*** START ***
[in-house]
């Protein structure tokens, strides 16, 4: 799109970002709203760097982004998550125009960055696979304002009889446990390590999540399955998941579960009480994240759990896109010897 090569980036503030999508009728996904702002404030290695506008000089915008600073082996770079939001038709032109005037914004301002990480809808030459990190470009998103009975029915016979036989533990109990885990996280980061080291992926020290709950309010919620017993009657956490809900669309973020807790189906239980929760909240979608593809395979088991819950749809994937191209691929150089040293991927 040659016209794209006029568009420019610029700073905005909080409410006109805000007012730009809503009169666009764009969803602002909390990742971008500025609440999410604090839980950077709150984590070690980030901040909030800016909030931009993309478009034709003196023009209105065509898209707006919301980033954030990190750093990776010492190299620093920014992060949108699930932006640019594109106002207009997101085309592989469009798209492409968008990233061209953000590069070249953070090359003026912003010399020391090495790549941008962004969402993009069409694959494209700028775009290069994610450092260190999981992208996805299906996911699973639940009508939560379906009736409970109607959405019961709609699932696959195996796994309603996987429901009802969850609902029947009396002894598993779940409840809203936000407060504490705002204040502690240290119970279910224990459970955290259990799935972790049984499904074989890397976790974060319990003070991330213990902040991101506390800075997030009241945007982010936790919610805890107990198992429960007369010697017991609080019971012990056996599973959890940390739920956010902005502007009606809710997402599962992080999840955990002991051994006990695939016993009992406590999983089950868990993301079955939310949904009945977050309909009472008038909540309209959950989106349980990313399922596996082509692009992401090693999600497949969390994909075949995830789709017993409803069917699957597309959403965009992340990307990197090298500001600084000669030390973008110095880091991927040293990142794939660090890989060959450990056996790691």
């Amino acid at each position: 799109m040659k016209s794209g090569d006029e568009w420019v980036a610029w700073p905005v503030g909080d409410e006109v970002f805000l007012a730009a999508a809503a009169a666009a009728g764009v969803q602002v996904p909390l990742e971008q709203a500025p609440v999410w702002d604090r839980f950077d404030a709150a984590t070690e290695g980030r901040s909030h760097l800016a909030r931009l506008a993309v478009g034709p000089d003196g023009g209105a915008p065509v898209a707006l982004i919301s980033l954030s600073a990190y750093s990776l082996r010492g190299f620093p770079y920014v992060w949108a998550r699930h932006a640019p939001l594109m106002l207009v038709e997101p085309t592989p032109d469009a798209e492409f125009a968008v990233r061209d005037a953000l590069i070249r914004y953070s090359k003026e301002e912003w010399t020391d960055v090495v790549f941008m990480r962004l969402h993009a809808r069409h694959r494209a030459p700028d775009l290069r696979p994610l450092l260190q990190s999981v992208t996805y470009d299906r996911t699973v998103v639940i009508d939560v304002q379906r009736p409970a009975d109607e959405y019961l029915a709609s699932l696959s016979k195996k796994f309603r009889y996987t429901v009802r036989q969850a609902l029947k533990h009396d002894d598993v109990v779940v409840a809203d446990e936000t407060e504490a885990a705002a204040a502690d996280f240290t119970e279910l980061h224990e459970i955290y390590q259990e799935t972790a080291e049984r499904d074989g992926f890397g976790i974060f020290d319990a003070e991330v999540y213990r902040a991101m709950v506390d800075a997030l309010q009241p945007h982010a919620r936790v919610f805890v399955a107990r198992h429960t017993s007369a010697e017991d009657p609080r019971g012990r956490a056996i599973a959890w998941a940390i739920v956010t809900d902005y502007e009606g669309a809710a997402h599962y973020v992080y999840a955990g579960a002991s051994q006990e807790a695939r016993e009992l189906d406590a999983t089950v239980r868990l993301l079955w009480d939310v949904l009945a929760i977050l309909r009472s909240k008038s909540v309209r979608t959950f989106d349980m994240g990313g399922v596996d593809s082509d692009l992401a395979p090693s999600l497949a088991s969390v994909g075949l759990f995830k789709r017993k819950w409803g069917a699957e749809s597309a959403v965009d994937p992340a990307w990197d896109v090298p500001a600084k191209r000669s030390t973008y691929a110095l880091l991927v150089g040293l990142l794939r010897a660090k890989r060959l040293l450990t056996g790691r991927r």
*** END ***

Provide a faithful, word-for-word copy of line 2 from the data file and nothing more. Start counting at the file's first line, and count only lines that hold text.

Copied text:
């Protein structure tokens, strides 16, 4: 799109970002709203760097982004998550125009960055696979304002009889446990390590999540399955998941579960009480994240759990896109010897 090569980036503030999508009728996904702002404030290695506008000089915008600073082996770079939001038709032109005037914004301002990480809808030459990190470009998103009975029915016979036989533990109990885990996280980061080291992926020290709950309010919620017993009657956490809900669309973020807790189906239980929760909240979608593809395979088991819950749809994937191209691929150089040293991927 040659016209794209006029568009420019610029700073905005909080409410006109805000007012730009809503009169666009764009969803602002909390990742971008500025609440999410604090839980950077709150984590070690980030901040909030800016909030931009993309478009034709003196023009209105065509898209707006919301980033954030990190750093990776010492190299620093920014992060949108699930932006640019594109106002207009997101085309592989469009798209492409968008990233061209953000590069070249953070090359003026912003010399020391090495790549941008962004969402993009069409694959494209700028775009290069994610450092260190999981992208996805299906996911699973639940009508939560379906009736409970109607959405019961709609699932696959195996796994309603996987429901009802969850609902029947009396002894598993779940409840809203936000407060504490705002204040502690240290119970279910224990459970955290259990799935972790049984499904074989890397976790974060319990003070991330213990902040991101506390800075997030009241945007982010936790919610805890107990198992429960007369010697017991609080019971012990056996599973959890940390739920956010902005502007009606809710997402599962992080999840955990002991051994006990695939016993009992406590999983089950868990993301079955939310949904009945977050309909009472008038909540309209959950989106349980990313399922596996082509692009992401090693999600497949969390994909075949995830789709017993409803069917699957597309959403965009992340990307990197090298500001600084000669030390973008110095880091991927040293990142794939660090890989060959450990056996790691």